by Kathryn Harrison

Language

English

Pages

382

Publication Date

October 28, 2014

Product Description
Customer Reviews
<b>The profoundly inspiring and fully documented saga of Joan of Arc, the young peasant girl whose "voices" moved her to rally the French nation and a reluctant king against British invaders in 1428, has fascinated artistic figures as diverse as William Shakespeare, Mark Twain, Voltaire, George Bernard Shaw, Bertolt Brecht, Carl Dreyer, and Robert Bresson. Was she a divinely inspired saint? A schizophrenic? A demonically possessed heretic, as her persecutors and captors tried to prove?</b><br /><br />Every era must retell and reimagine the Maid of Orleans's extraordinary story in its own way, and in <i>Joan of Arc: A Life Transfigured,</i> the superb novelist and memoirist Kathryn Harrison gives us a Joan for our time—a shining exemplar of unshakable faith, extraordinary courage, and self-confidence during a brutally rigged ecclesiastical inquisition and in the face of her death by burning. Deftly weaving historical fact, myth, folklore, artistic representations, and centuries of scholarly and critical interpretation into a compelling narrative, she restores Joan of Arc to her rightful position as one of the greatest heroines in all of human history.
The Last Castle: The Epic Story of Love, Loss, and American Royal...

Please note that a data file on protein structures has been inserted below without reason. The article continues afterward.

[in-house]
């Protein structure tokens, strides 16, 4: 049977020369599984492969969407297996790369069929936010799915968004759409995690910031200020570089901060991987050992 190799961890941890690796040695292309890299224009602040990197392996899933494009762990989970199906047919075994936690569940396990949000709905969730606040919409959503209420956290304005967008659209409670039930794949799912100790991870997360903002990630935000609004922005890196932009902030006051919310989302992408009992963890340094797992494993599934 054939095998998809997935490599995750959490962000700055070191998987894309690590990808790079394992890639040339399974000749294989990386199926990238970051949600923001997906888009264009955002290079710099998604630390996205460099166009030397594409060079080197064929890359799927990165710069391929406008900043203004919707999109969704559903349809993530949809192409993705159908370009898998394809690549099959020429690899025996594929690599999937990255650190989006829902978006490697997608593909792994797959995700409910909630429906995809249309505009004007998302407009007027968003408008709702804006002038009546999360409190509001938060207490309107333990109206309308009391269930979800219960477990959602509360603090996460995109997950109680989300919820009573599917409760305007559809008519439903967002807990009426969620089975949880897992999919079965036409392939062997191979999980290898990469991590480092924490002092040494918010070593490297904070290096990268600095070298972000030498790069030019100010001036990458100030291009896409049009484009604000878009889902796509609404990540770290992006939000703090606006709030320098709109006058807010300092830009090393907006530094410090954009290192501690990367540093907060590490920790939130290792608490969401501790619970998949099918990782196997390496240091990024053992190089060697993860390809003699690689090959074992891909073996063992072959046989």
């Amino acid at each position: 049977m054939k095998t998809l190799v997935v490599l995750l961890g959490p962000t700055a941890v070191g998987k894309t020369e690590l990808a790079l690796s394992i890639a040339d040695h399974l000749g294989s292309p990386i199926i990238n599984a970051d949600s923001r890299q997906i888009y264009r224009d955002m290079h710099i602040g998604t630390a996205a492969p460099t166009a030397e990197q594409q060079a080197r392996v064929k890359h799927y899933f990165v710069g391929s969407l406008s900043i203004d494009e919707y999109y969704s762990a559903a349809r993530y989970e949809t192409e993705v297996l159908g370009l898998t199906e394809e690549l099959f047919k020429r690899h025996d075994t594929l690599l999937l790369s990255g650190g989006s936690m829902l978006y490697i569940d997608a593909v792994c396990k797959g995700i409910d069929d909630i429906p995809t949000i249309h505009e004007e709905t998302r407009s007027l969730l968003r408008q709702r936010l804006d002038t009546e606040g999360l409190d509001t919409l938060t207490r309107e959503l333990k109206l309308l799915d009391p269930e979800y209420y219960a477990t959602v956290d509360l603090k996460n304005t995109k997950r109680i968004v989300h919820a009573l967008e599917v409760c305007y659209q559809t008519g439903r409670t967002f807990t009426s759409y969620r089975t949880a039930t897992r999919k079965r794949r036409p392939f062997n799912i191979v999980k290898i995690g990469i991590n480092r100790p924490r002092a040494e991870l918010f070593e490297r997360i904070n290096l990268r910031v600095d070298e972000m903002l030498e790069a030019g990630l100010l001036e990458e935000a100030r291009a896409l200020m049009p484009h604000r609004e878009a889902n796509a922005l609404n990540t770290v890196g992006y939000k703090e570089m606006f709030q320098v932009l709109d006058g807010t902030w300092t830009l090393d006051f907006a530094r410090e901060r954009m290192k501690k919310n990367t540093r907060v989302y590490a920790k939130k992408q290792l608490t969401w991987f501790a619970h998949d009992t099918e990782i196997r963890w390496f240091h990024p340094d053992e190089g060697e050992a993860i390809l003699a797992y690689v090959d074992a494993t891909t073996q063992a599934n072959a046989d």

by Denise Kiernan

Language

English

Pages

401

Publication Date

September 26, 2017

Product Description
Customer Reviews
From the author of the <i>New York Times</i> bestseller <i>The Girls of Atomic City</i> comes the fascinating true story behind the magnificent Gilded Age mansion Biltmore—the largest, grandest residence ever built in the United States.<BR><BR>Orphaned at a young age, Edith Stuyvesant Dresser claimed lineage from one of New York’s best known families. She grew up in Newport and Paris, and her engagement and marriage to George Vanderbilt was one of the most watched events of Gilded Age society. But none of this prepared her to be mistress of Biltmore House.<BR> <BR>Before their marriage, the wealthy and bookish Vanderbilt had dedicated his life to creating a spectacular European-style estate on 125,000 acres of North Carolina wilderness. He summoned the famous landscape architect Frederick Law Olmsted to tame the grounds, collaborated with celebrated architect Richard Morris Hunt to build a 175,000-square-foot chateau, filled it with priceless art and antiques, and erected a charming village beyond the gates. Newlywed Edith was now mistress of an estate nearly three times the size of Washington, DC and benefactress of the village and surrounding rural area. When fortunes shifted and changing times threatened her family, her home, and her community, it was up to Edith to save Biltmore—and secure the future of the region and her husband’s legacy.<BR> <BR>The story of Biltmore spans World Wars, the Jazz Age, the Depression, and generations of the famous Vanderbilt family, and features a captivating cast of real-life characters including F. Scott Fitzgerald, Thomas Wolfe, Teddy Roosevelt, John Singer Sargent, James Whistler, Henry James, and Edith Wharton. <i>The Last Castle </i>is the unique American story of how the largest house in America flourished, faltered, and ultimately endured to this day.
Dave Barry Slept Here: A Sort of History of the United States
by Dave Barry

Language

English

Pages

192

Publication Date

July 15, 2010

Product Description
Customer Reviews